There it is. In black and white.
I am officially a ‘housewife’.
A wife to a working husband.
The brutality of these three Spanish words hit home as I was filling out one of the many, many forms to open a Spanish bank account.
Right next to (un)employment: Ama de casa
I know brutality seems like a harsh description. I mean no disrespect to the housewives across the world whose contributions to society as whole are underrated, undervalued and most definitely underpaid. My personal concern is that this will be the first time in over a decade that I do not have an income. I have always valued the contributions I have made to my little family over the years (husband, cat & the occasional family member who needs a hand) and the thought of not working was never a consideration. Quite frankly, the thought of being unemployed and not ‘contributing’ monetarily makes me feel uncomfortable and insecure.
Being independent – both financially and personally is a huge part of who I am.
I looked at my bank card, realising that my last pay check would soon be spent and it would soon be a useless piece of plastic.
I ask hubs:
– So…… will I get an allowance?
He raises his eyebrows and we both laugh at the idea.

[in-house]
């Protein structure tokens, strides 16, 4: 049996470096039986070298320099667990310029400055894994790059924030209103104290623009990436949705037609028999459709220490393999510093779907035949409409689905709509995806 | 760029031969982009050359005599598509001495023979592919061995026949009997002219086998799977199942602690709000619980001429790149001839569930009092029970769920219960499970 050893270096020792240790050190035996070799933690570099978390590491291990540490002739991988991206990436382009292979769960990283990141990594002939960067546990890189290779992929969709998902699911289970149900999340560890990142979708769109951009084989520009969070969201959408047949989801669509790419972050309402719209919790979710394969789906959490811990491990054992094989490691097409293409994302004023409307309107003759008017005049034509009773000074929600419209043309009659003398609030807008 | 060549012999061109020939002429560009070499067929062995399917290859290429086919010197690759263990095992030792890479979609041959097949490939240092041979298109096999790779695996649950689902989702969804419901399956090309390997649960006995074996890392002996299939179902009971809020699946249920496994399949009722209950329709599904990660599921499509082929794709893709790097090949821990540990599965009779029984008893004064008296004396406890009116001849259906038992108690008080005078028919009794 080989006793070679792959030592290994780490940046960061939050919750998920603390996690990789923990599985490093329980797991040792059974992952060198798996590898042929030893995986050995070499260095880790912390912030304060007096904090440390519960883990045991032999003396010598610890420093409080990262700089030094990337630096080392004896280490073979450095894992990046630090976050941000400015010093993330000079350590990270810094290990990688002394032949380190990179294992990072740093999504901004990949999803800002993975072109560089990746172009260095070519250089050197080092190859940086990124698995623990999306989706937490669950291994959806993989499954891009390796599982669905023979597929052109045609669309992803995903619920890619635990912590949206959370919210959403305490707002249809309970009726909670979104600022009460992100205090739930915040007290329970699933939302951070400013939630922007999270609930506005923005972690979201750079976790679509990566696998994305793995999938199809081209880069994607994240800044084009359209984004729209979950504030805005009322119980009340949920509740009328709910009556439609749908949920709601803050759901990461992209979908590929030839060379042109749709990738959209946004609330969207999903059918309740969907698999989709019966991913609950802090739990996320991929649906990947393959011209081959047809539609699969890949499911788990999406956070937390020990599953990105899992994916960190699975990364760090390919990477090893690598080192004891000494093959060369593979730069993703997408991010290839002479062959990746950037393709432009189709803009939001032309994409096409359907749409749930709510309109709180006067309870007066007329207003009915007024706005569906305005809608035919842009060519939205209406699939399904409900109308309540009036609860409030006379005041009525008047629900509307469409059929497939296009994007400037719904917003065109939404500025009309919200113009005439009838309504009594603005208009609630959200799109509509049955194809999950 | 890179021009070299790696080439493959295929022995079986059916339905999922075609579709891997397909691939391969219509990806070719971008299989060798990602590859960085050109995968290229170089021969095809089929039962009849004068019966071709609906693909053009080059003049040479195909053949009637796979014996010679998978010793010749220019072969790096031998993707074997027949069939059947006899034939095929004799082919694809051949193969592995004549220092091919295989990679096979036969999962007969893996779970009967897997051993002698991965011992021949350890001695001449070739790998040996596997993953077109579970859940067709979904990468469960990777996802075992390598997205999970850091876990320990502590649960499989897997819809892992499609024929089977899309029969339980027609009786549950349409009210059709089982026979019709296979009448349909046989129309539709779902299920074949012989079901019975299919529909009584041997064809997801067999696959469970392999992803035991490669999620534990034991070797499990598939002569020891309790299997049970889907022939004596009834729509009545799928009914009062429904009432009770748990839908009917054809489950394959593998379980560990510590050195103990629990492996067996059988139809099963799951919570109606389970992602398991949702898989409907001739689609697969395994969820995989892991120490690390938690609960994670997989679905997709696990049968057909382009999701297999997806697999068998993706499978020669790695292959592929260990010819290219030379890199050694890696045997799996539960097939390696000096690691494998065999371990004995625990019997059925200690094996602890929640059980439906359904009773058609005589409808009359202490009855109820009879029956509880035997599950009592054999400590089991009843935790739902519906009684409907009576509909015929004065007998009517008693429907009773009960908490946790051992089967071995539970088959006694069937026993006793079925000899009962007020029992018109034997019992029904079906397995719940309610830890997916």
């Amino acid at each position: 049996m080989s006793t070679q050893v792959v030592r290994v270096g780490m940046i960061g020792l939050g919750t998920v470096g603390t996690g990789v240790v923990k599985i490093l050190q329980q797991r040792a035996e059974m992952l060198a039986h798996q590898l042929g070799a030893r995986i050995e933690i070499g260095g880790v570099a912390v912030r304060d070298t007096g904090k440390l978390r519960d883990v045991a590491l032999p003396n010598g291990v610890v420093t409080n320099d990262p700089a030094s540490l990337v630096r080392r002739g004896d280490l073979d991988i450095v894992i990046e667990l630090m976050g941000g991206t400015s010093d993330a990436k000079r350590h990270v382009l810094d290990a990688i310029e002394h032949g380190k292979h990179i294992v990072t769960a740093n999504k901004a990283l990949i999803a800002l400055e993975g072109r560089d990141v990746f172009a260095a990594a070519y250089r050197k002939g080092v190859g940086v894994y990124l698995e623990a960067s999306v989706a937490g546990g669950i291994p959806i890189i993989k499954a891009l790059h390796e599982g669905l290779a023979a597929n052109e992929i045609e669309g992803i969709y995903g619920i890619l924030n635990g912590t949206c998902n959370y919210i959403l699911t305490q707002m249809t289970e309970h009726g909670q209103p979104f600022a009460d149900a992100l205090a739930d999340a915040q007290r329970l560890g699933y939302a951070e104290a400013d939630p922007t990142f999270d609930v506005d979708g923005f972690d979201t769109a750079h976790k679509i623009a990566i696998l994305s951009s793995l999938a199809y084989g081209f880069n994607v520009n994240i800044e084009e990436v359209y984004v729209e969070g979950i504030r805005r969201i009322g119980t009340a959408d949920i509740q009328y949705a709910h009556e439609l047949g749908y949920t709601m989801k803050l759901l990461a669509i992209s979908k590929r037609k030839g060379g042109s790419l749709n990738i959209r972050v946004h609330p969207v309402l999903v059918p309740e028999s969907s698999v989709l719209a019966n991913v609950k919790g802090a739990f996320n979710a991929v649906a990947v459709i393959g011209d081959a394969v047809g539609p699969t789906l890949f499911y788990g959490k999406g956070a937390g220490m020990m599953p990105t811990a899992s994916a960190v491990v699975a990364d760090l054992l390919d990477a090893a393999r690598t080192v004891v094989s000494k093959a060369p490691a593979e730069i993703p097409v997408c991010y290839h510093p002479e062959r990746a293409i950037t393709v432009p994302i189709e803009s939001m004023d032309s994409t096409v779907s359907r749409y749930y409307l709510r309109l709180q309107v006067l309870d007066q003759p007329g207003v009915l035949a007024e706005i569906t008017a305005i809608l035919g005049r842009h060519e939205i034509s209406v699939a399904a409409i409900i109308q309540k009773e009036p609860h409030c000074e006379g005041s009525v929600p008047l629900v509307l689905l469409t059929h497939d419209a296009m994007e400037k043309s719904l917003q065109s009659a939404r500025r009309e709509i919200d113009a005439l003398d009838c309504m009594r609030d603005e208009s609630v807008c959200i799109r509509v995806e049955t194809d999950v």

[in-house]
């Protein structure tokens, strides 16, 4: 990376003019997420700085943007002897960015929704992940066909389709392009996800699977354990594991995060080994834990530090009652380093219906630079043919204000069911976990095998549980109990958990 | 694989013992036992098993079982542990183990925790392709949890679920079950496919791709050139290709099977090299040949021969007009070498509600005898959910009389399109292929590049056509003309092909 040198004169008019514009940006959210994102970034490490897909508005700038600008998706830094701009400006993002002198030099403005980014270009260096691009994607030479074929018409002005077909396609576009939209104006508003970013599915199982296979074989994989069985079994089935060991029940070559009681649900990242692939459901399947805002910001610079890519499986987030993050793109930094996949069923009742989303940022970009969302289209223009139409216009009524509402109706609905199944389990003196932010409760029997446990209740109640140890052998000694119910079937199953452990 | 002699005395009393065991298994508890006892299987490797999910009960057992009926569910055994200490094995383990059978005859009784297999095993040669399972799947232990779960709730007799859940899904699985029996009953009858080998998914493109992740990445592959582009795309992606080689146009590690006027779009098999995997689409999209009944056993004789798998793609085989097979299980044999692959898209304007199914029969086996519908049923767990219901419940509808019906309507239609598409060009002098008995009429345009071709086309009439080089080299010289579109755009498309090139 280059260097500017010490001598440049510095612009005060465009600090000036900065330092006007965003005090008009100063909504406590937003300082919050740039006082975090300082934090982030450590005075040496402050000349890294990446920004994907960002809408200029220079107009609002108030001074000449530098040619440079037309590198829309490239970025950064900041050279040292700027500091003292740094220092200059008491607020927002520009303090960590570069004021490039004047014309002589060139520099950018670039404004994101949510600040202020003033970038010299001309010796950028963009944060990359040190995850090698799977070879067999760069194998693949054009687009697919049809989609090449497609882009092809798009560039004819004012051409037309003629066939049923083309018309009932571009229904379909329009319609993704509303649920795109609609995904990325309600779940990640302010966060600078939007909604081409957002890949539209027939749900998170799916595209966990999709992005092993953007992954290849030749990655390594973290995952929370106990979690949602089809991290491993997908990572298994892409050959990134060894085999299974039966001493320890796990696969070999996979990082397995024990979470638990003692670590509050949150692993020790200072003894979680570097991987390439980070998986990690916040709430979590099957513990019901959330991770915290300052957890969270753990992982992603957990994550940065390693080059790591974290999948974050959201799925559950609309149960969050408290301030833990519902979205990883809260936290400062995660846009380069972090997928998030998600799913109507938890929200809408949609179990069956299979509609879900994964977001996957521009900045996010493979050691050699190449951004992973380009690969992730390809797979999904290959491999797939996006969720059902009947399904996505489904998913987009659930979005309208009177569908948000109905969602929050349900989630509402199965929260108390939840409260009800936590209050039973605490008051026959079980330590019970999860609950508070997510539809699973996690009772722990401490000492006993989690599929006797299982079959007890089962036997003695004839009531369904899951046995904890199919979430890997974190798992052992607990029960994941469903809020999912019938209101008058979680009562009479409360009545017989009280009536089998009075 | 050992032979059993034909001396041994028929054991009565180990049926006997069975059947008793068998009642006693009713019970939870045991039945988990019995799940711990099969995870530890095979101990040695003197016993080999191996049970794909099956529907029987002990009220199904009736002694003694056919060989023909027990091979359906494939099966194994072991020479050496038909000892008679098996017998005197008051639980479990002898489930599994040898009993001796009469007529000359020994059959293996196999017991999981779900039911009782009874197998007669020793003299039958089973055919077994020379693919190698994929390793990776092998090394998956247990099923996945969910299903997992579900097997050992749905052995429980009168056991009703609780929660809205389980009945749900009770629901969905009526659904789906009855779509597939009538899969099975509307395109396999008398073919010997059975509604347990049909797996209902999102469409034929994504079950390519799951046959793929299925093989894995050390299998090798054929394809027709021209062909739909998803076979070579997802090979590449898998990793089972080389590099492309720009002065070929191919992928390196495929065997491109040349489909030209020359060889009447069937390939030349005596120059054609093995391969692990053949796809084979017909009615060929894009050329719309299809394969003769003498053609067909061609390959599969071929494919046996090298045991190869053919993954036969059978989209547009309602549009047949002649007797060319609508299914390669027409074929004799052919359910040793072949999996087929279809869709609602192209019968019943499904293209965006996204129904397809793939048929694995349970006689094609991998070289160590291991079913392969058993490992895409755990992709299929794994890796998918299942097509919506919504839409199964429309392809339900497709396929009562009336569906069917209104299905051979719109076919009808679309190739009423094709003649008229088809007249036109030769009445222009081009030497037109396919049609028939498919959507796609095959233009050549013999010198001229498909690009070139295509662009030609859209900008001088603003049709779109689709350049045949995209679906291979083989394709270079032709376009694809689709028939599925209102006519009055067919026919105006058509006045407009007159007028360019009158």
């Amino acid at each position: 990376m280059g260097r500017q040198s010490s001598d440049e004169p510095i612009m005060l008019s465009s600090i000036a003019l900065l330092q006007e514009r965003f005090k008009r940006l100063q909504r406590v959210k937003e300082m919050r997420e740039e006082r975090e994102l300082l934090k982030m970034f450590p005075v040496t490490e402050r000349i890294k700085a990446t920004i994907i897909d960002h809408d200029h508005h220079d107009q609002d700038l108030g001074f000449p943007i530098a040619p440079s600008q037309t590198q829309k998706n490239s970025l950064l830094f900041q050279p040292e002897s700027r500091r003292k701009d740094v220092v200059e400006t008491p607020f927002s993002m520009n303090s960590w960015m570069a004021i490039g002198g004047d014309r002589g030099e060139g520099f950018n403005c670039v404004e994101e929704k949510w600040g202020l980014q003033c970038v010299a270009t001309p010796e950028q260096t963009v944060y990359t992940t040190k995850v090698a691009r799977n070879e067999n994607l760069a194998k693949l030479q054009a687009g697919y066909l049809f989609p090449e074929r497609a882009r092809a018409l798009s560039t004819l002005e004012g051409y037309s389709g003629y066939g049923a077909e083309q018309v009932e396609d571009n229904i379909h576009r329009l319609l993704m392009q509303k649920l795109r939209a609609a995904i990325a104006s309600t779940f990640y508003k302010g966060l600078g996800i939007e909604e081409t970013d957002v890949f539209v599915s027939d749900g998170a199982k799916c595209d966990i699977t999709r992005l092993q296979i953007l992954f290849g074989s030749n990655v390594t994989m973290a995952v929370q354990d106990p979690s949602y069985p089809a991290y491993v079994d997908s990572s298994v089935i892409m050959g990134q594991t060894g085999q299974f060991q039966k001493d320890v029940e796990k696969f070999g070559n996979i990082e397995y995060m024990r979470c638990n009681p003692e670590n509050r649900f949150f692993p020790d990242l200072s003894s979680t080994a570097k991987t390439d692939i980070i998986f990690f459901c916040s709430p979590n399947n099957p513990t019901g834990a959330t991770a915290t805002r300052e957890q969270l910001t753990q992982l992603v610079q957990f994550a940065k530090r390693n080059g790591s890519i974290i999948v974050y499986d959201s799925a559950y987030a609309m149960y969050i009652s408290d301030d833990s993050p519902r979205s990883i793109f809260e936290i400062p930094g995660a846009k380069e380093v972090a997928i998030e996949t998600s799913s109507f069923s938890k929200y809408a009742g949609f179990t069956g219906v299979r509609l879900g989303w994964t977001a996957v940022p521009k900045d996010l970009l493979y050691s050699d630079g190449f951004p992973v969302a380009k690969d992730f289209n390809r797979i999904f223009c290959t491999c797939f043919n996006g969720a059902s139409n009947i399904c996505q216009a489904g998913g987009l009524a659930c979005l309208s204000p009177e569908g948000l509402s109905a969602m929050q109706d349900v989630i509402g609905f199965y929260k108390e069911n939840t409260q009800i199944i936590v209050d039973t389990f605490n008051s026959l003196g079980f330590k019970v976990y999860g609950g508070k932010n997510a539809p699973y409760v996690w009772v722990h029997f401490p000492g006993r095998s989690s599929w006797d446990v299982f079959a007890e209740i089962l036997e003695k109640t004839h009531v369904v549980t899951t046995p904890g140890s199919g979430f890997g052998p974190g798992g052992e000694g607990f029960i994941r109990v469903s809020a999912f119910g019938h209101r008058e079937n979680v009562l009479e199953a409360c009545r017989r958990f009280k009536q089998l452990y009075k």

Neither of us can picture his stubborn proud wife (me) ever asking him for an allowance.
Hubs is not phased by the situation at all; on the contrary he is encouraging me to take the time and opportunity to do other things. Enjoy myself. His calculations, diligently laid out on a nerdy excel spreadsheets assure him that we will be fine without my income.
And so my feelings towards being an ama de casa are all being generated from me. My negative feeling towards the entire concept of being ‘just’ a housewife is apparently a ‘learned behaviour’ encouraged and propagated by society. Clinical psychologists explain (well the one in this article), that we are conditioned to believe that “housewives don’t have their own identity and are always dependent on their spouses, financially and emotionally”. This is undoubtedly a cultural construct that makes feminists cringe – and who can blame them!
The natural course for me has been to go to school, go to university and get a job.
I have interrupted my ‘natural’ course to go on this adventure in Spain. And part of this adventure is to embrace my role as ama de casa.
Despite what society would have me believe, it does not mean that I have lost my identity, that I am any less than who I was or that I am emotionally dependent on my husband.
On the contrary, it means I can use the time I would usually commit to work, to other endeavours. I am making a list – and it looks like fun!